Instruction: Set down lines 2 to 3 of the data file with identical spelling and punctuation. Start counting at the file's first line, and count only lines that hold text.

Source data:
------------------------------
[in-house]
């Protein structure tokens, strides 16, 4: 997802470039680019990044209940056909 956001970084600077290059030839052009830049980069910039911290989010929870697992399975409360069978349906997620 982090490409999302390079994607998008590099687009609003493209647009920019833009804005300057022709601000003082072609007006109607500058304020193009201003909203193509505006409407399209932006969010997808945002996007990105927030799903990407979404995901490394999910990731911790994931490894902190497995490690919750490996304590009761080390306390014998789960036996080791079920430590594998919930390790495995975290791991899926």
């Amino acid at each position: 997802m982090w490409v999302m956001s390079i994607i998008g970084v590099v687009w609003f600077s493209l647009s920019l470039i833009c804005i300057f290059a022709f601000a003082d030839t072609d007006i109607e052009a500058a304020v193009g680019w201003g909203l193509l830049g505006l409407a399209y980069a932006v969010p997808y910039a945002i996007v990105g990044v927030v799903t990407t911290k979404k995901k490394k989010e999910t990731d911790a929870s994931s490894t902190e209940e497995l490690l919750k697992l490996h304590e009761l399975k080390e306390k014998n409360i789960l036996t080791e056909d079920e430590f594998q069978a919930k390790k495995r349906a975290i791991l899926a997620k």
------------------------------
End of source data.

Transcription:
């Protein structure tokens, strides 16, 4: 997802470039680019990044209940056909 956001970084600077290059030839052009830049980069910039911290989010929870697992399975409360069978349906997620 982090490409999302390079994607998008590099687009609003493209647009920019833009804005300057022709601000003082072609007006109607500058304020193009201003909203193509505006409407399209932006969010997808945002996007990105927030799903990407979404995901490394999910990731911790994931490894902190497995490690919750490996304590009761080390306390014998789960036996080791079920430590594998919930390790495995975290791991899926």
């Amino acid at each position: 997802m982090w490409v999302m956001s390079i994607i998008g970084v590099v687009w609003f600077s493209l647009s920019l470039i833009c804005i300057f290059a022709f601000a003082d030839t072609d007006i109607e052009a500058a304020v193009g680019w201003g909203l193509l830049g505006l409407a399209y980069a932006v969010p997808y910039a945002i996007v990105g990044v927030v799903t990407t911290k979404k995901k490394k989010e999910t990731d911790a929870s994931s490894t902190e209940e497995l490690l919750k697992l490996h304590e009761l399975k080390e306390k014998n409360i789960l036996t080791e056909d079920e430590f594998q069978a919930k390790k495995r349906a975290i791991l899926a997620k």